In order for thunderstorms to develop, warm, humid air is needed. These conditions are fulfilled on the south side of the Alps on many summer days. The Alpine Divide also contributes significantly to the formation of thunderstorms: when warm, humid Mediterranean air flows over the Alps, the rapid uplift of the warm air into a much cooler environment causes an additional vertical upward movement.This often triggers violent thunderstorms.
In the dry interior of the Alps, such as in the Valais, northern and central Graubünden and the Engadine, there is much less humidity, and thunderstorms are a relatively rare occurrence in those areas.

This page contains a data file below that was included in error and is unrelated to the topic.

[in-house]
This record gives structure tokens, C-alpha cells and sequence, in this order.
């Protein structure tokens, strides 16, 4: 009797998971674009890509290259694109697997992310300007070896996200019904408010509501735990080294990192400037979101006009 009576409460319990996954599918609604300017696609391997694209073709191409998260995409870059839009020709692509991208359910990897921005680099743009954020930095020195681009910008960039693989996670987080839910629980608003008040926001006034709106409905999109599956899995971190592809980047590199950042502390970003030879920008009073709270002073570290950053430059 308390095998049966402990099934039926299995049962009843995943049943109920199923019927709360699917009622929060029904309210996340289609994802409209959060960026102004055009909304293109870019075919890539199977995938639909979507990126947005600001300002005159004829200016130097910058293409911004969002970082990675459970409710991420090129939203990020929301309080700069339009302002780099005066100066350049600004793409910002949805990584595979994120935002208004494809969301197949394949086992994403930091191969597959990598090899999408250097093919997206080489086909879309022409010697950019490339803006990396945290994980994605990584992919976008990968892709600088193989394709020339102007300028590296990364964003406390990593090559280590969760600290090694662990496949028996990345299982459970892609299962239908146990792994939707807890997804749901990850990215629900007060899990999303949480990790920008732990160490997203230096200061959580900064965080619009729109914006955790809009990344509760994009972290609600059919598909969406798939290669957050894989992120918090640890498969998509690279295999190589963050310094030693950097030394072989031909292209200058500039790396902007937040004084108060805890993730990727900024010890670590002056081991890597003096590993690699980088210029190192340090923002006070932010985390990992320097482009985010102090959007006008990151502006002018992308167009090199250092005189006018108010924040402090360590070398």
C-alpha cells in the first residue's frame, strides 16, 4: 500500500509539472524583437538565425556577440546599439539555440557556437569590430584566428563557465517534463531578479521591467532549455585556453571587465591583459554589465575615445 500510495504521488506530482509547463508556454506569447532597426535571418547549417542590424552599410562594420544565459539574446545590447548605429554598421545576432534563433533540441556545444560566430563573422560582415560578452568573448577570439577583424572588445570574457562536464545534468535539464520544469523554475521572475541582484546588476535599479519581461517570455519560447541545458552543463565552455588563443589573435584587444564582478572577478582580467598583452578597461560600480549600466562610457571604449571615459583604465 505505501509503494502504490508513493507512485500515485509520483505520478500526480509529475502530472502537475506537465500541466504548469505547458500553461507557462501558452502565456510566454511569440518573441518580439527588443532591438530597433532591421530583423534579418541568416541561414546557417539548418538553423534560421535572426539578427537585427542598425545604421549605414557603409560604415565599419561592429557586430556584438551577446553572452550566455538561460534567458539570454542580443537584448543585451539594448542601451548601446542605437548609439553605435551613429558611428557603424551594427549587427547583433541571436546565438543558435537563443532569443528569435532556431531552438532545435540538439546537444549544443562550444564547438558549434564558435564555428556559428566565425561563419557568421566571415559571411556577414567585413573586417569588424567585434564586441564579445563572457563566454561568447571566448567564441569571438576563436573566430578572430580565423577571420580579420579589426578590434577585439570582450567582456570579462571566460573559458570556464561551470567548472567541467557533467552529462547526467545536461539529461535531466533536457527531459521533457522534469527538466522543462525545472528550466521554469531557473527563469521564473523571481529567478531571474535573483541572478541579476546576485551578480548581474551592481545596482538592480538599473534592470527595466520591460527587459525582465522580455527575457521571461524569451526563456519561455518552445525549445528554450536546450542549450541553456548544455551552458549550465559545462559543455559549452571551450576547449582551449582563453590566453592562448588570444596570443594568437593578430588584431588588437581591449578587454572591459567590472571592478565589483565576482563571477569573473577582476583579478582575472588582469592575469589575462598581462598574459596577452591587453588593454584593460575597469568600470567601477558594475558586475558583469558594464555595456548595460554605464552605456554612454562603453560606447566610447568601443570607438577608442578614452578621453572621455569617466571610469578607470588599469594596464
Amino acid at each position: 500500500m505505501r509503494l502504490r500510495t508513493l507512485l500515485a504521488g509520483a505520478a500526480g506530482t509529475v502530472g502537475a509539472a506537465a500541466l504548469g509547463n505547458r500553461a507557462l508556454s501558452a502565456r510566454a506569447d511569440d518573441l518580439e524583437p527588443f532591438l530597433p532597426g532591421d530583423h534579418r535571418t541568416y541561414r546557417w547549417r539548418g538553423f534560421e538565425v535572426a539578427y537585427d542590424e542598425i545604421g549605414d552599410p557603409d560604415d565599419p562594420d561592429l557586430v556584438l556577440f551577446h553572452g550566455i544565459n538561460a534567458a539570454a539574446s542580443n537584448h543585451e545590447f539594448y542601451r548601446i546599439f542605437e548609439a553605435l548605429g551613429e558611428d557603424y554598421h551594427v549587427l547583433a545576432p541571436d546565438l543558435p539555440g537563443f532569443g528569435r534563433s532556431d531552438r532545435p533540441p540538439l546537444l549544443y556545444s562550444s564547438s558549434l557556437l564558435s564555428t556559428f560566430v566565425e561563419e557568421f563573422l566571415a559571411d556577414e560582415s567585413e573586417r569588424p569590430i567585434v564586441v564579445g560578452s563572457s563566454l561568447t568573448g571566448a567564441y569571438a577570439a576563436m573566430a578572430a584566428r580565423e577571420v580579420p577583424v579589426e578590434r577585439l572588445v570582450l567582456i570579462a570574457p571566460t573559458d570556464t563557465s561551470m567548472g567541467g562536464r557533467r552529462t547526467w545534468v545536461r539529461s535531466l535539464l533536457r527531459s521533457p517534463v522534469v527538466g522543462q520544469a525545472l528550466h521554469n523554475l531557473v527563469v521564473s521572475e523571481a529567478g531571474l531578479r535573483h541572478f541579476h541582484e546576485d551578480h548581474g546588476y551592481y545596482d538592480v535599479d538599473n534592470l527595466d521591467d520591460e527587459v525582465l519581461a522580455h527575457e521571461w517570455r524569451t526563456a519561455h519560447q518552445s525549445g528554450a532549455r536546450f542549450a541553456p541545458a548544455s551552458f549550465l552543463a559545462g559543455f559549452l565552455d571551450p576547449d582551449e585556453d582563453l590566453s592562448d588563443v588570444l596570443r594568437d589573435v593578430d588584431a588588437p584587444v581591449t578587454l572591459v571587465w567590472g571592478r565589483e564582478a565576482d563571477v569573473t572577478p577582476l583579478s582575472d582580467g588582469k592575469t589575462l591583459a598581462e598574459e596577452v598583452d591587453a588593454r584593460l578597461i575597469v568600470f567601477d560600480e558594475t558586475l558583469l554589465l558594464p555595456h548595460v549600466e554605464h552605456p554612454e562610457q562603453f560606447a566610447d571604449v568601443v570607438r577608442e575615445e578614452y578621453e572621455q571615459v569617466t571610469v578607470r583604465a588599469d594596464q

On the north side of the Alps, in central Switzerland, there is slightly more thunderstorm activity, which may be attributable to the Napf region. In typical thunderstorm conditions, when warm, humid air is carried from the south-west over the Lake Geneva basin to the Swiss Plateau, the Napf area is the first major obstacle in the way of the flow. Here, too, the rapid uplift of air leads to condensation, which then releases heat. This causes the upward movement of the air to be further accelerated. As a topographic obstacle, the Napf thus serves as the ideal starting point for thunderstorm formation.